The future marketing of meat and meat products is expected to be more diverse with an increased focus on reducing the environmental impact of consumption and production.

The trend is towards an adaptation in the product range to include more high-quality meat products, where consumers are willing to pay a premium for slightly smaller amount and where waste in households is reduced to a minimum. The research efforts at the Department of Food Science reflect a focus on high-quality products with an attractive sensory quality that fills and satisfies the consumer.

There is a need for better consumer understanding in different consumer segments with an emphasis on how the consumer can be convinced to accept slightly smaller portion sizes and are willing to pay a premium for high quality.

In addition, globalisation and consumer understanding across cultures play an important role in the meat industry in Denmark. Cross-cultural consumer research can open up new outlets and markets. The interaction between consumer understanding, economic potential and product development plays a key role.

Meat and health:

Epidemiological studies show a tendency for a correlation between meat intake and an increased risk of certain types of cancer, among other things. With targeted research, we try to clarify what makes meat less healthy than other foods so that we can bypass these health risks by developing processes that can increase the bioavailability of health-promoting nutrients and bioactive components and reduce the harmful substances in processed meat products.

The human body as a bioreactor is interesting and by mapping what happens to the meat when it is eaten and how the iron pigments are involved in the formation of the harmful free radicals, we can help make meat healthier. Furthermore, knowledge about how meat affects the intestinal microflora and how metabolomics can reveal the impact of meat on the body will contribute to a real product differentiation for different consumer segments.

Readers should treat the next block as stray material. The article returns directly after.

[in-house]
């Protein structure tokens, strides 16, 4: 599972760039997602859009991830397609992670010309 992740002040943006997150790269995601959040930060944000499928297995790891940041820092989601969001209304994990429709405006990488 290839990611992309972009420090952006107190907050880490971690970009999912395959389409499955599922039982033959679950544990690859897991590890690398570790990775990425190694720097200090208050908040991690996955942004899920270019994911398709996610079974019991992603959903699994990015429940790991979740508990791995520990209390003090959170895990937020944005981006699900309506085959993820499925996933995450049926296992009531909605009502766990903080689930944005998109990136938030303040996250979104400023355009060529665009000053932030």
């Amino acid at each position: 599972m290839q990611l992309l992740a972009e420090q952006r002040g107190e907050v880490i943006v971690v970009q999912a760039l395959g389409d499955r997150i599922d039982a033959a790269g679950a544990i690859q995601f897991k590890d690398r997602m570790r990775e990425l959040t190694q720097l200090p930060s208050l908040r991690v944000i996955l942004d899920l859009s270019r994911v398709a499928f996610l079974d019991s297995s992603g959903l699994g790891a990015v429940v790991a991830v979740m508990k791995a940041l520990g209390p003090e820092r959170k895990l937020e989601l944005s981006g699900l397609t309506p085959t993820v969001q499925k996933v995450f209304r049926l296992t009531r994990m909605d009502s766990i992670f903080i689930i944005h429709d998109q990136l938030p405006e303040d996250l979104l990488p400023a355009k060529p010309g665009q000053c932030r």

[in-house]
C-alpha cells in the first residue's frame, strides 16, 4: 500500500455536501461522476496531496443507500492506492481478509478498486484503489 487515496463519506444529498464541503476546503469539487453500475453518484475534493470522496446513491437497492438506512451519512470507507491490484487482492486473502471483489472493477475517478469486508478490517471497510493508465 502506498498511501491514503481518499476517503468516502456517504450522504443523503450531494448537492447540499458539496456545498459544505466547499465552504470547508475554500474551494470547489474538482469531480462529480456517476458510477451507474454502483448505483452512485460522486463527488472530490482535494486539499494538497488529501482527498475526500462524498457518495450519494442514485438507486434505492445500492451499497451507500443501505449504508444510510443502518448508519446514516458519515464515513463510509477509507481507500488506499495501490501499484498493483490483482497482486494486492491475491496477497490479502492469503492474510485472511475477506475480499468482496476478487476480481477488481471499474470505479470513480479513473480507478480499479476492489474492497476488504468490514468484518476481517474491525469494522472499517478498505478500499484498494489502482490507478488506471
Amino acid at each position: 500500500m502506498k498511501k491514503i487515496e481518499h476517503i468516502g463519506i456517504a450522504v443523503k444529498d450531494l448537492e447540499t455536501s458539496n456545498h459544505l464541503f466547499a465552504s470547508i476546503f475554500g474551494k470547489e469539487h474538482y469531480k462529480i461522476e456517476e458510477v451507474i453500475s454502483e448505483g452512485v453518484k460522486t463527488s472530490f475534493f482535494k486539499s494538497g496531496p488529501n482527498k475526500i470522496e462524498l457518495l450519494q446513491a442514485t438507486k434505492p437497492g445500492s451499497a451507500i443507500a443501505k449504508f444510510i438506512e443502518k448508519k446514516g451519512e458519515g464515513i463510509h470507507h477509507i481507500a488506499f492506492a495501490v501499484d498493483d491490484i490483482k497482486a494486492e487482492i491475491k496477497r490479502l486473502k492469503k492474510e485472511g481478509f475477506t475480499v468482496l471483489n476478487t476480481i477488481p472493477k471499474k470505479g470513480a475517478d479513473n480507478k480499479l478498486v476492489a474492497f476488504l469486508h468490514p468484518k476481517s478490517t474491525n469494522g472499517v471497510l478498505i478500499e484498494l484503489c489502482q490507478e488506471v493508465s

Meat, gastronomy and innovation:

The development of new products is based on science and not just on good craftsmanship. We can catalyse the creativity found in gastronomic environments and apply it to larger scale production and solve the challenges of scaling up and targeting other marketing challenges (perishability, packaging).

The science behind taste (taste synergy), perception (flavour pairing, surprise) and meal science combined with creative environments are our basis for bringing new and better products into the processing industry, for example, in terms of improved quality, texture, health and flavour.

In-line quality control:

Various research projects are investigating the possibility of implementing Process Analytical Technology (PAT) in meat production with a view towards more sustainable production (environment footprint, H2O and CO2) and implementation of a new sorting (grading), based on real chemical quality parameters (such as iodine value and bioactive metabolites) rather than the current grading techniques based solely on volumetric parameters.